Design: is your marketing team dyslexia aware?
Author: CIM COM
Good design sets a brand apart. It helps to convey what’s being offered to the customer. And it connects tangible brand attributes with intangible emotional triggers. Yet in drawing up a new brand, launching a new website, creating a new campaign, does our profession meet the usability requirements of those who see things differently, like those with dyslexia?
Not only can accessible design streamline communications targeting this specific group, it can also improve general business-to-business and consumer communications. Why? Simply because around one in ten people have dyslexia. That’s a huge proportion of any brand’s potential target audience that could be switched off by bad design. Making brand communications accessible is a win win. It means less frustration for customers and creates more successful brands which are tuned in to the real people they serve.
- Take a look at the latest guidelines just launched by the British Dyslexia Association.
- Also get to grips with the dos and don’ts for clear communication with people with other issues such as low vision, hearing loss, autism and limited mobility. These at-a-glance posters were created by Karwei Pun and are available on the Government’s accessibility blog.
Are you dyslexia aware?
“Dyslexia is a common learning difficulty that affects roughly one in 10 people in the UK and can have a broad impact on people’s ability to process and remember information, affecting concentration spans and time management skills. But it is best associated with difficulty reading and writing,” states the British Dyslexia Association.
What’s it like to read text with dyslexia?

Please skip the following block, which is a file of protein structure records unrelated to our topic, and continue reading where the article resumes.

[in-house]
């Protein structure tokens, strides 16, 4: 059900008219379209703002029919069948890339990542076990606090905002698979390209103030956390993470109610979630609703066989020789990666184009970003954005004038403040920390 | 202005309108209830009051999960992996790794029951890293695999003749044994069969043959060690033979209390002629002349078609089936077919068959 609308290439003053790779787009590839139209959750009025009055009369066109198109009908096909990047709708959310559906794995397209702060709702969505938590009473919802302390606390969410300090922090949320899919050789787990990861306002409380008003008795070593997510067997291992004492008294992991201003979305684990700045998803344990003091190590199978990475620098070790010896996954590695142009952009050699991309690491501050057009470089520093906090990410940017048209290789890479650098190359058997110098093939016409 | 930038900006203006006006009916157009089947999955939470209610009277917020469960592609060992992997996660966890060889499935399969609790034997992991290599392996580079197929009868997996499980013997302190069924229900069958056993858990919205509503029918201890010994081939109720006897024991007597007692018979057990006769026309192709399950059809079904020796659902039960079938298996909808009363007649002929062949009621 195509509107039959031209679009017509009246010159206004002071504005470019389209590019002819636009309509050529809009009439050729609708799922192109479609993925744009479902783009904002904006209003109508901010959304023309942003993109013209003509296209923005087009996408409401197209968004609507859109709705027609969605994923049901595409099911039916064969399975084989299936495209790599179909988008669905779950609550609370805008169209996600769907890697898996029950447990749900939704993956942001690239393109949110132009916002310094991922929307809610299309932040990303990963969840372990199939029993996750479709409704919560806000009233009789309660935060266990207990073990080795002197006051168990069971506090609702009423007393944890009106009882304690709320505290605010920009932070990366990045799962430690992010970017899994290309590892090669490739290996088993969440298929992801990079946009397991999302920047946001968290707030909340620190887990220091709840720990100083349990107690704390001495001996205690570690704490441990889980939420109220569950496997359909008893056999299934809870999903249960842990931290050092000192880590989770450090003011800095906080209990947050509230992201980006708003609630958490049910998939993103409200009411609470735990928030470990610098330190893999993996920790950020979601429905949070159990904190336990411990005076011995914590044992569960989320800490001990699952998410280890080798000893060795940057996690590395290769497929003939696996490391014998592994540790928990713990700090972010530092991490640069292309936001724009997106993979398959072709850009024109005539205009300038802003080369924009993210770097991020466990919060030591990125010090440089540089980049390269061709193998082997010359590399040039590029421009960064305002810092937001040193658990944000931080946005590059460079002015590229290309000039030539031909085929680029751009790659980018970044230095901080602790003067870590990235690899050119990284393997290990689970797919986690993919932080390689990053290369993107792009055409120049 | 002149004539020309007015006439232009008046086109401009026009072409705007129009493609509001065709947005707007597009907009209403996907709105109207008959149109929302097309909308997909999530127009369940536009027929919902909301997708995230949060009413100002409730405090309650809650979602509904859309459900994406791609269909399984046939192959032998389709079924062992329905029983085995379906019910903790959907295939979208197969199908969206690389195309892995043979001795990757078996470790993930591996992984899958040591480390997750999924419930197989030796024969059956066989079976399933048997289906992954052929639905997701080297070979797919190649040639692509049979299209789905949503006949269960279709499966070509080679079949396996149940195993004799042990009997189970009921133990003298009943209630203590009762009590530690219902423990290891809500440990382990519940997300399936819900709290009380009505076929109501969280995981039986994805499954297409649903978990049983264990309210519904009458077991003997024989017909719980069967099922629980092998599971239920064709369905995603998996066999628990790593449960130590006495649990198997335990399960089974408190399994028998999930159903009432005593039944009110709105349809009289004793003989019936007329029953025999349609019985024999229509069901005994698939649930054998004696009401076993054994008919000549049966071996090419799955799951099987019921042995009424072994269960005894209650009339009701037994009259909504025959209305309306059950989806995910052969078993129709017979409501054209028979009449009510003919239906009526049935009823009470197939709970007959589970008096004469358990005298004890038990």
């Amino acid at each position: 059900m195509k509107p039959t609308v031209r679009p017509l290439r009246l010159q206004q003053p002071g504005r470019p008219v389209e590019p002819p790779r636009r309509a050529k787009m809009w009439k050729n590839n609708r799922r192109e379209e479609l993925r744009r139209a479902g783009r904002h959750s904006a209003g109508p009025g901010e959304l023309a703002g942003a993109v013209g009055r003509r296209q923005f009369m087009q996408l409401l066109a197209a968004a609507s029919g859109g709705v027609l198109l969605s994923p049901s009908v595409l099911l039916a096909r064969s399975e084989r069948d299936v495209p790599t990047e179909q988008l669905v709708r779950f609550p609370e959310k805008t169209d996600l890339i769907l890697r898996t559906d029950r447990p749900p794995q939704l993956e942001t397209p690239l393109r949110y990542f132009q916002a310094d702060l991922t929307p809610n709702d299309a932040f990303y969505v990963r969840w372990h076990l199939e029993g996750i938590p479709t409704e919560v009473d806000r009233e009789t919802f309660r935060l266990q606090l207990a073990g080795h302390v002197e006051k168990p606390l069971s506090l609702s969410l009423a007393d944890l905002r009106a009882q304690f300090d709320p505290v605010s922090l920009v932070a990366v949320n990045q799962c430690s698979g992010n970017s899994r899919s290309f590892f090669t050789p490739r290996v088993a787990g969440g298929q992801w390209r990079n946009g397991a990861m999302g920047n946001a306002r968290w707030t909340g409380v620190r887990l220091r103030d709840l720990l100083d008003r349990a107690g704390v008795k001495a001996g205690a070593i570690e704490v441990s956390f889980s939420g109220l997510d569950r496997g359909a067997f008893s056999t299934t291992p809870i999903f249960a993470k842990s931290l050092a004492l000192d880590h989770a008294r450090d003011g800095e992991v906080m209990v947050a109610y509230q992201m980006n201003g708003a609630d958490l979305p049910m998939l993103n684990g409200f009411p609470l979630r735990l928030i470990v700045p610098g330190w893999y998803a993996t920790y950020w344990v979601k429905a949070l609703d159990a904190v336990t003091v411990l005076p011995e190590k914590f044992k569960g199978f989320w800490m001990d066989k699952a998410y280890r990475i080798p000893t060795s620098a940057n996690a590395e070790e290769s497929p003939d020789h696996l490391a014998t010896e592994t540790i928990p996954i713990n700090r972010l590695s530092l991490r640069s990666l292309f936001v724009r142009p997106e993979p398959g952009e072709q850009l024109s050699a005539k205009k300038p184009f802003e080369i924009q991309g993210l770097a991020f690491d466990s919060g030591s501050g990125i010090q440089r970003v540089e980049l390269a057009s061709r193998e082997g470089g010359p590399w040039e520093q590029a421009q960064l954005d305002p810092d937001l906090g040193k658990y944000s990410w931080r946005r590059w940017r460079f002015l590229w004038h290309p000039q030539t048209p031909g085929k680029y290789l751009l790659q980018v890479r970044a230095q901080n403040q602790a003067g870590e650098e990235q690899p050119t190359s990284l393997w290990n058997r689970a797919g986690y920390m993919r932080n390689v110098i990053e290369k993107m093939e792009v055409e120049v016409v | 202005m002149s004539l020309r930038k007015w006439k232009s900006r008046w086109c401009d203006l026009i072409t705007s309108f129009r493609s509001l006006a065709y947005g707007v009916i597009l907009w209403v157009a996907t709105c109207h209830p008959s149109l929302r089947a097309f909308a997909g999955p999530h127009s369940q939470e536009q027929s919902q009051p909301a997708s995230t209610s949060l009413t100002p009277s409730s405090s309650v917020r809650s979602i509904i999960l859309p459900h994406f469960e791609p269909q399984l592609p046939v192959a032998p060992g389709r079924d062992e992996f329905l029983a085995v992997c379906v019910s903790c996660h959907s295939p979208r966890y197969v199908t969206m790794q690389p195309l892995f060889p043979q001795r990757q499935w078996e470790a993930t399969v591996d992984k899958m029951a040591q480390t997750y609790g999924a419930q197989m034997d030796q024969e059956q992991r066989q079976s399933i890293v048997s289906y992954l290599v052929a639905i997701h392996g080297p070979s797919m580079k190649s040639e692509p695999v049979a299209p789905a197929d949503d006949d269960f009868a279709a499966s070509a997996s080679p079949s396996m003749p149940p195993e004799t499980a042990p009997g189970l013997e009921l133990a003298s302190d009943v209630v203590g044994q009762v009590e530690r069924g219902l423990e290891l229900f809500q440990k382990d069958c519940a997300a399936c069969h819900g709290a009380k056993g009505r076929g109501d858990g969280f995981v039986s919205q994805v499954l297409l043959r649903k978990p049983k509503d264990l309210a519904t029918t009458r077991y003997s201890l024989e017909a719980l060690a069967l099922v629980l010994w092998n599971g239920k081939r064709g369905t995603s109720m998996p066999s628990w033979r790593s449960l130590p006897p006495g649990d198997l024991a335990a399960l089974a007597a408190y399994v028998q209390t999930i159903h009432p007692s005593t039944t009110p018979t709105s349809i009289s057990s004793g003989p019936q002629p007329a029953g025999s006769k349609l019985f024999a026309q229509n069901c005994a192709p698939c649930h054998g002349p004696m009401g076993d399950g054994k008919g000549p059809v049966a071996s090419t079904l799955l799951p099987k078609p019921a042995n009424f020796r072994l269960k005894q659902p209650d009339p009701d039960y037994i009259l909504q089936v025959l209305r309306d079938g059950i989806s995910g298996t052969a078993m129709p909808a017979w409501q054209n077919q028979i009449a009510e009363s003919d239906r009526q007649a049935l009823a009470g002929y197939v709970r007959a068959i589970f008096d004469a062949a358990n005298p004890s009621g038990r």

Victor Widell created a web page which attempts to show what reading is like for someone with dyslexia to a non-dyslexic person. You may find it tiring. See the page on Wikipedia.
A different perspective
Dyslexia is independent of intellectual ability. Whilst dyslexia is thought of as a reading problem this belies the fact that people with dyslexia have their brains wired differently, not better, not worse. People with dyslexia are often extremely adept at grasping the big picture, seeing patterns and trends. They can make connections that others may miss and provide creative solutions that are not obvious to the conventional brains around them.
Famous names with dyslexia
Albert Einstein, Richard Branson, Maggie Aderin-Pocock, Theo Paphitis, Kiera Knightly, Tom Cruise, John Lennon, Leonardo Da Vinci, Whoopi Goldberg, Jamie Oliver, Walt Disney, Holly Willoughby, Dominic Wood, Chris Robshaw, Steven Spielberg, Steve Redgrave, Michael Faraday, Agatha Christie, F Scott Fitzgerald, Erin Brockovich, Lewis Carroll.
Best practice for marketers
Seemingly purely aesthetic qualities of design take on a functional importance, because what use is your brand communication if its impenetrable, too hard to read or too much hard work to understand. The BDA Dyslexia Style Guide 2018 is a research-based tool for designers and indeed educators, which aims to improve ease of readability and understanding by setting out best practice.
Choose sans serif typefaces such as Arial, Trebuchet and Calibri with a recommended point size of 12-15, with slightly more spacing between letters, words and lines. Avoid text in capital letters, italics and underlining which reduce readability.
Headings and structure
Break up blocks of text with headings to make the content easier to understand and follow. Headings need to stand out as headings by being around 20% bigger than the regular text. Bold text works well. Make use of the formatting tools so that people reading by using assistive technology can make sense of the structure when it comes to lists and new paragraphs, for example. Align text to the left and use white space to separate text from other design elements.
The background to your text should be a single colour, that contrasts with the text enough for the words to be clear. Dark text on a light background is recommended. A bright white background can be distracting so more muted creams could be considered. Avoid patterns and pictures as a background to text. Avoid reversed out text – white/light text on a black/dark background.